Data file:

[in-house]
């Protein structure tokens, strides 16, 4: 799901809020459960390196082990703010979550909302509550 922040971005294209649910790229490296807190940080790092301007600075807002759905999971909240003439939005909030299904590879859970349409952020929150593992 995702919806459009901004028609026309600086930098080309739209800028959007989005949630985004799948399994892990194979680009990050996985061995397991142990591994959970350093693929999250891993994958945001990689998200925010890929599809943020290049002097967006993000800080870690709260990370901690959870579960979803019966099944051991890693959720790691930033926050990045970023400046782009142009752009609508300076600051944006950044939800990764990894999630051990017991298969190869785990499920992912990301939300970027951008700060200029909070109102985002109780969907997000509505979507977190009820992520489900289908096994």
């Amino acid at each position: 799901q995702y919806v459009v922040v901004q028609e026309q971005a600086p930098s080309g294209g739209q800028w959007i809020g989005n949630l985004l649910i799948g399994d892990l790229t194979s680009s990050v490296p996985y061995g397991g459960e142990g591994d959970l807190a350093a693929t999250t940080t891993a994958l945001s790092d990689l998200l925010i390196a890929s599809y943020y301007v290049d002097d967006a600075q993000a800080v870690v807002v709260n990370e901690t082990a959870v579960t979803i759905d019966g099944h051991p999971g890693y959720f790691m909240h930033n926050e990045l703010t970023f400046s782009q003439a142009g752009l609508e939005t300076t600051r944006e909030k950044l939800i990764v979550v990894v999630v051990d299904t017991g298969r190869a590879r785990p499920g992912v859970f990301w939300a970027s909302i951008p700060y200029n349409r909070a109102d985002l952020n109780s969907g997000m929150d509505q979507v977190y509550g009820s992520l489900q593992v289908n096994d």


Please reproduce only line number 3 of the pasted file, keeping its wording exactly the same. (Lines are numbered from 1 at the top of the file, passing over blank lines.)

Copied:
């Amino acid at each position: 799901q995702y919806v459009v922040v901004q028609e026309q971005a600086p930098s080309g294209g739209q800028w959007i809020g989005n949630l985004l649910i799948g399994d892990l790229t194979s680009s990050v490296p996985y061995g397991g459960e142990g591994d959970l807190a350093a693929t999250t940080t891993a994958l945001s790092d990689l998200l925010i390196a890929s599809y943020y301007v290049d002097d967006a600075q993000a800080v870690v807002v709260n990370e901690t082990a959870v579960t979803i759905d019966g099944h051991p999971g890693y959720f790691m909240h930033n926050e990045l703010t970023f400046s782009q003439a142009g752009l609508e939005t300076t600051r944006e909030k950044l939800i990764v979550v990894v999630v051990d299904t017991g298969r190869a590879r785990p499920g992912v859970f990301w939300a970027s909302i951008p700060y200029n349409r909070a109102d985002l952020n109780s969907g997000m929150d509505q979507v977190y509550g009820s992520l489900q593992v289908n096994d």